C Programming

More Data Validation
Consider the following program


	#include <stdio.h>

	main() {
		int number;

		printf("Please enter a number\n");
		scanf("%d", &number );
		printf("The number you entered was %d\n", number );
	}

The above program has several problems

Perhaps the best way of handling input in C programs is to treat all input as a sequence of characters, and then perform the necessary data conversion.

At this point we shall want to explore some other aspects also, like the concepts of

Trapping Data At The Source
This means that the validation of data as to its correct range/limit and data type is best done at the point of entry. The benefits of doing this at the time of data entry are

The Ripple Through Effect
This refers to the problem of incorrect data which is allowed to propagate through the program. An example of this is sending invalid data to a function to process.

By trapping data at the source, and ensuring that it is correct as to its data type and range, we ensure that bad data cannot be passed onwards. This makes the code which works on processing the data simpler to write and thus reduces errors.


An example
Lets look at the case of wanting to handle user input. Now, we know that users of programs out there in user-land are a bunch of annoying people who spend most of their time inventing new and more wonderful ways of making our programs crash.

Lets try to implement a sort of general purpose way of handling data input, as a replacement to scanf(). To do this, we will implement a function which reads the input as a sequence of characters.

The function is readinput(), which, in order to make it more versatile, accepts several parameters,

We have used some of the functions covered in ctype.h to check the data type of the inputted data.


/* version 1.0 */
#include <stdio.h>
#include <ctype.h>

#define MAX      80          /* maximum length of buffer          */
#define DIGIT     1          /* data will be read as digits 0-9   */
#define ALPHA     2          /* data will be read as alphabet A-Z */
#define STRING    3          /* data is read as ASCII             */

void readinput( char buff[], int mode, int limit ) {
	int ch, index = 0;

	ch = getchar();
	while( (ch != '\n') && (index < limit) ) {
		switch( mode ) {
			case DIGIT:
				if( isdigit( ch ) ) {
					buff[index] = ch;
					index++;
				}
				break;
			case ALPHA:
				if( isalpha( ch ) ) {
					buff[index] = ch;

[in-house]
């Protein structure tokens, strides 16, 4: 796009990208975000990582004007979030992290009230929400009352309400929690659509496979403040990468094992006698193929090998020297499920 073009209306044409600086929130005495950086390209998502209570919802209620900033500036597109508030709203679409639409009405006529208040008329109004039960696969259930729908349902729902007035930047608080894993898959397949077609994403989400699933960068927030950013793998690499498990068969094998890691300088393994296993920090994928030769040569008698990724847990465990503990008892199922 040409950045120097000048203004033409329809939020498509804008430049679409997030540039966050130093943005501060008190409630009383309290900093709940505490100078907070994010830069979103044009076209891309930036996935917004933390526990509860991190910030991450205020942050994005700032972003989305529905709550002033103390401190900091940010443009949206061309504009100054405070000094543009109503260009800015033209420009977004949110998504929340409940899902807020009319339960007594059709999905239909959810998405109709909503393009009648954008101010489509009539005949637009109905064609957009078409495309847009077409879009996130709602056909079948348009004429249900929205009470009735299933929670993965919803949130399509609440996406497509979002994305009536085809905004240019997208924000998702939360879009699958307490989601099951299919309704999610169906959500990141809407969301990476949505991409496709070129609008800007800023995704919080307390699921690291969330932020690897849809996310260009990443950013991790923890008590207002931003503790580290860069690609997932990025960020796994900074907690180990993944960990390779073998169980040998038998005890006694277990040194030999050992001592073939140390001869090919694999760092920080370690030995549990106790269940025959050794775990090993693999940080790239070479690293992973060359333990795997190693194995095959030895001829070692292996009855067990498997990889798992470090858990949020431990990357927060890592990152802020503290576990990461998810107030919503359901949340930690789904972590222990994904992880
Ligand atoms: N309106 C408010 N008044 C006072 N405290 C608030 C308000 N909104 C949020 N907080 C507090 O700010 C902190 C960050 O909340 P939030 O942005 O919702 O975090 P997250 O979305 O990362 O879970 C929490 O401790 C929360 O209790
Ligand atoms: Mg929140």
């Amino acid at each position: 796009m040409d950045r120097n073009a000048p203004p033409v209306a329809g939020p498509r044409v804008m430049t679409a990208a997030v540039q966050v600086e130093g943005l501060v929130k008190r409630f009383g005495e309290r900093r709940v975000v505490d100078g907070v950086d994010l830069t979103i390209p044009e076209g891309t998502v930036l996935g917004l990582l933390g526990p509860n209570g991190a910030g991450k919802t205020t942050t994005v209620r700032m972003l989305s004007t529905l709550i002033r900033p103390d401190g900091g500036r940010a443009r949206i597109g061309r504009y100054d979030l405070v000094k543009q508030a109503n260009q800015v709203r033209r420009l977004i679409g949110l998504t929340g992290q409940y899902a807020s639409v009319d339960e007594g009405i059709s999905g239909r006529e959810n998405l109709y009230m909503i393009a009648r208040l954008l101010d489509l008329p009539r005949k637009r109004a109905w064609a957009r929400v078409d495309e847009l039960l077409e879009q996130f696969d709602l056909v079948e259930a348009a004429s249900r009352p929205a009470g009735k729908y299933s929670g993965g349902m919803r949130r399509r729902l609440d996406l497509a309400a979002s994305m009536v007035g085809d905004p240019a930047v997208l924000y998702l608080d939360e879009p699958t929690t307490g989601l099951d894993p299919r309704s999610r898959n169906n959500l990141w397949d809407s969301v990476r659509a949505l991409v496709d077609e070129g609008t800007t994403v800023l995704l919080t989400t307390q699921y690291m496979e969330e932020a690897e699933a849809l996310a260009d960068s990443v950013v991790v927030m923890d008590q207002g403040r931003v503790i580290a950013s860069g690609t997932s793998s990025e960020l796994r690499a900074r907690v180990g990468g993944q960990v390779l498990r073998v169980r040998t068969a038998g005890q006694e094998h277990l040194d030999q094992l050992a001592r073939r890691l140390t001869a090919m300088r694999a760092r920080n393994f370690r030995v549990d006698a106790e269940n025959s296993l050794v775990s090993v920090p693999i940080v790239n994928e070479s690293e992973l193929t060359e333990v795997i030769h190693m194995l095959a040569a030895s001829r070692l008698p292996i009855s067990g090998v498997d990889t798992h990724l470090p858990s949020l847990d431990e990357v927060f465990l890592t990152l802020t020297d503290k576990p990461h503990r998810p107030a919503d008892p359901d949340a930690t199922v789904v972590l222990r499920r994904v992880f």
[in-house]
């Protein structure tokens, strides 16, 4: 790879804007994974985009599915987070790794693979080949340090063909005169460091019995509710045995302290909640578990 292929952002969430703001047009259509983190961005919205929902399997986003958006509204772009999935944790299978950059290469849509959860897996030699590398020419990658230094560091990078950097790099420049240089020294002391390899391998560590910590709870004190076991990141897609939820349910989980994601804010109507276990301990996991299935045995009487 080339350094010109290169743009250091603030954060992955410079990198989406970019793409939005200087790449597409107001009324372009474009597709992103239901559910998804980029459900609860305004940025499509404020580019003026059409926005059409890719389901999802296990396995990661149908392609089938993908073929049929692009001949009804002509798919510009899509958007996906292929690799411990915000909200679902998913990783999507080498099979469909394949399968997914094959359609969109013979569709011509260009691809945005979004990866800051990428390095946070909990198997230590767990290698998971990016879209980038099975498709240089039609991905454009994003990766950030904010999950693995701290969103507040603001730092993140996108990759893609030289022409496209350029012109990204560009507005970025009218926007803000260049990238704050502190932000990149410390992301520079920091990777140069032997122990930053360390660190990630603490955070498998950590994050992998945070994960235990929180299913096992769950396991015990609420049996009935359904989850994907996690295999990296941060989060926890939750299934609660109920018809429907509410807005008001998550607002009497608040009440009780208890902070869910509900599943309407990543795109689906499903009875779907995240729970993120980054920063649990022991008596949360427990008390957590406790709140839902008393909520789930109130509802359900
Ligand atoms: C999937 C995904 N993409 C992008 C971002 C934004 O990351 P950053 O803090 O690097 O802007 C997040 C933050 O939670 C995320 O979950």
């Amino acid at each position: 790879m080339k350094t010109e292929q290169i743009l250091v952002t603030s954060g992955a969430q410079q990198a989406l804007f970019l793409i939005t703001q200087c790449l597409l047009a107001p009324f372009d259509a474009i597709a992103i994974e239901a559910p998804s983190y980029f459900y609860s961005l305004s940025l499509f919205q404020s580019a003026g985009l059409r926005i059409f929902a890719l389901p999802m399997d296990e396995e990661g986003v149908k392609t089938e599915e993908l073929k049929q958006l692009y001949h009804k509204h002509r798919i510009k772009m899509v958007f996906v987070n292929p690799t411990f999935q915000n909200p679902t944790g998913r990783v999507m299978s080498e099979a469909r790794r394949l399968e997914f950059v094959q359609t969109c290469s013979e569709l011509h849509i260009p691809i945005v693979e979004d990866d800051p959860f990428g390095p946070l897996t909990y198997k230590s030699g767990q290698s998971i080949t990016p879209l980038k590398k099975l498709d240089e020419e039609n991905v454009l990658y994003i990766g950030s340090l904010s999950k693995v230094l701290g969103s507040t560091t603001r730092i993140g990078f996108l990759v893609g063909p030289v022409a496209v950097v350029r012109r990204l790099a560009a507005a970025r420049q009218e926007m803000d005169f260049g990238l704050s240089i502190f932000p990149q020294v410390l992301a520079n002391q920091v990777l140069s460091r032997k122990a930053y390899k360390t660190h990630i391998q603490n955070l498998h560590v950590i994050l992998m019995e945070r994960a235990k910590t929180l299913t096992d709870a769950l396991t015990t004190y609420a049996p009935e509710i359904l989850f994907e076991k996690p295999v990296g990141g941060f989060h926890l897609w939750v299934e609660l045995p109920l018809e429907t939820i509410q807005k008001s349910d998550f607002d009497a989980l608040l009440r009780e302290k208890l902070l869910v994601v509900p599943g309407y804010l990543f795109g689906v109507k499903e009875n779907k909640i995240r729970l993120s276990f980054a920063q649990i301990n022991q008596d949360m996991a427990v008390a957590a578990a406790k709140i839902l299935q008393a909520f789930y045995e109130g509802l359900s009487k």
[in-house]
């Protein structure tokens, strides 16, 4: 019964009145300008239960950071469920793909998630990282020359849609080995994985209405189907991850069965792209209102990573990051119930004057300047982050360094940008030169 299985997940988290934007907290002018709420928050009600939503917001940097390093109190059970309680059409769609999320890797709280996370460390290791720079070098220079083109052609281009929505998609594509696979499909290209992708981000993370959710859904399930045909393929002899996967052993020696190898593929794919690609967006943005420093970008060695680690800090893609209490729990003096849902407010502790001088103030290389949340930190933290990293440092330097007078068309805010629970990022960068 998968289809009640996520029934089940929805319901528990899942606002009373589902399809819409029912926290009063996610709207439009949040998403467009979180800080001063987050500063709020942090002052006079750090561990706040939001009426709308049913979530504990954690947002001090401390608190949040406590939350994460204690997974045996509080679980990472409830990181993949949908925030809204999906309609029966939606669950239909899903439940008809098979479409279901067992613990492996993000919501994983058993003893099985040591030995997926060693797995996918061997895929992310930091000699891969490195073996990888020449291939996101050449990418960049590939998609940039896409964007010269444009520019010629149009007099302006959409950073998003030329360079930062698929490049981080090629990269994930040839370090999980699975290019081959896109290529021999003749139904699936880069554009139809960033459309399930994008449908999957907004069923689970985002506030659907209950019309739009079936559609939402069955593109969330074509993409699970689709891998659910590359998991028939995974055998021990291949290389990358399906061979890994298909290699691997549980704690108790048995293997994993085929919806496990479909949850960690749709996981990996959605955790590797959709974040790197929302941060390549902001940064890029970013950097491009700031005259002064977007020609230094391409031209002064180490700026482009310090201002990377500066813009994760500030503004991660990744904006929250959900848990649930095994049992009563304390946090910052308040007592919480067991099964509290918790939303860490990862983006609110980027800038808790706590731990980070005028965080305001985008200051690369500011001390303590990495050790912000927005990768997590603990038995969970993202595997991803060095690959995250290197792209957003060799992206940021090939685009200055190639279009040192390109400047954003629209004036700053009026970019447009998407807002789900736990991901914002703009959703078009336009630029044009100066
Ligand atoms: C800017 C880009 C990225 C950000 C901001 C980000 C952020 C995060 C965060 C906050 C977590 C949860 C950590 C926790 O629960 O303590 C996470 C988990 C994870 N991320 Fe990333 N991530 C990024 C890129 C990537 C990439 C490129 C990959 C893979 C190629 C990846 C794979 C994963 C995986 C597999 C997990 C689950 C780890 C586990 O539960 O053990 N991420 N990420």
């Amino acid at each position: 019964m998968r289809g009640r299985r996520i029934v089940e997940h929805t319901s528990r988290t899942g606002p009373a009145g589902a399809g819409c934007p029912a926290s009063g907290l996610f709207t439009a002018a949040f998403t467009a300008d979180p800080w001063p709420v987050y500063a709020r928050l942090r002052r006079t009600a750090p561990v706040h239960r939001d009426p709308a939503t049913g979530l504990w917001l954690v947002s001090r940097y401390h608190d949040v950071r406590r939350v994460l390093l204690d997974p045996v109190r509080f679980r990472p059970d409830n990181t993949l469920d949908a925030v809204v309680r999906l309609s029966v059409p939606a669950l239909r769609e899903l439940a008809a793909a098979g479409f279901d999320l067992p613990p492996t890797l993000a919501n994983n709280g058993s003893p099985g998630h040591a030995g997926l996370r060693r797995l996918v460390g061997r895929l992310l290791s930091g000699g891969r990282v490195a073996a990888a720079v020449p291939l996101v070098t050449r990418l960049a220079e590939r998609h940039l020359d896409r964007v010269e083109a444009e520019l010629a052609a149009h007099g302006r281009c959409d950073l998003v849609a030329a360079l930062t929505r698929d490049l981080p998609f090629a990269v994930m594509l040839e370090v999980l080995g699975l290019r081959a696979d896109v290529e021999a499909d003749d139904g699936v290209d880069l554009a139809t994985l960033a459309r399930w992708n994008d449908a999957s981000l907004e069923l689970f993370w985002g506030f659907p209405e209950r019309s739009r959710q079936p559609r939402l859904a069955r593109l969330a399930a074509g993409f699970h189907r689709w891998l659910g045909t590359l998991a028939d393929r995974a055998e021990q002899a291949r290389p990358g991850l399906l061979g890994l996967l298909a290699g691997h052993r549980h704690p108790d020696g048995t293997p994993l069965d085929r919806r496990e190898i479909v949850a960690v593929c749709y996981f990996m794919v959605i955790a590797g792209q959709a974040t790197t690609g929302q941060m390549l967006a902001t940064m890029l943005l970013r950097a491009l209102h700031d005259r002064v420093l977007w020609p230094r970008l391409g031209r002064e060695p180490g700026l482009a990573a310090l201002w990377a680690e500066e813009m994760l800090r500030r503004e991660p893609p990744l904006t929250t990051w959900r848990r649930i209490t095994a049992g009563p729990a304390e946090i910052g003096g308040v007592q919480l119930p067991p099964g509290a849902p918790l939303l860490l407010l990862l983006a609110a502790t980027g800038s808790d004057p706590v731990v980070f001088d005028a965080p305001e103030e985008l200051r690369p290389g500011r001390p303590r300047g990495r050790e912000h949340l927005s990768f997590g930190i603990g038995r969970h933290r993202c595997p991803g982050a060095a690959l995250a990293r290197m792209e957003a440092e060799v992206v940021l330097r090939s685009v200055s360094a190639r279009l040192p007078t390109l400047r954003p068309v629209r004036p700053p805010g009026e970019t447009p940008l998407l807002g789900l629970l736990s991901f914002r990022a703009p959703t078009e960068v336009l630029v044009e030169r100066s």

index++;
				}
				break;
			case STRING:
				if( isascii( ch ) ) {
					buff[index] = ch;
					index++;
				}
				break;
			default:
				/* this should not occur */
				break;
		}
		ch = getchar();
	}
	buff[index] = 0x00;  /* null terminate input */
}

main() {
	char buffer[MAX];
	int number;

	printf("Please enter an integer\n");
	readinput( buffer, DIGIT, MAX );
	number = atoi( buffer );
	printf("The number you entered was %d\n", number );
}

Of course, there are improvements to be made. We can change readinput to return an integer value which represents the number of characters read. This would help in determining if data was actually entered. In the above program, it is not clear if the user actually entered any data (we could have checked to see if buffer was an empty array).

So lets now make the changes and see what the modified program looks like


/* version 1.1 */
#include <stdio.h>
#include <ctype.h>

#define MAX      80          /* maximum length of buffer          */
#define DIGIT     1          /* data will be read as digits 0-9   */
#define ALPHA     2          /* data will be read as alphabet A-Z */
#define STRING    3          /* data is read as ASCII             */

int readinput( char buff[], int mode, int limit ) {
	int ch, index = 0;

	ch = getchar();
	while( (ch != '\n') && (index < limit) ) {
		switch( mode ) {
			case DIGIT:
				if( isdigit( ch ) ) {
					buff[index] = ch;
					index++;
				}
				break;
			case ALPHA:
				if( isalpha( ch ) ) {
					buff[index] = ch;
					index++;
				}
				break;
			case STRING:
				if( isascii( ch ) ) {
					buff[index] = ch;
					index++;
				}
				break;
			default:
				/* this should not occur */
				break;
		}
		ch = getchar();
	}
	buff[index] = 0x00;  /* null terminate input */
	return index;
}

main() {
	char buffer[MAX];
	int number, digits = 0;

	while( digits == 0 ) {
		printf("Please enter an integer\n");
		digits = readinput( buffer, DIGIT, MAX );
		if( digits != 0 ) {
			number = atoi( buffer );
			printf("The number you entered was %d\n", number );
		}
	}
}

The second version is a much better implementation.

Other validation examples


ęCopyright B Brown. 1984-1999. All rights reserved.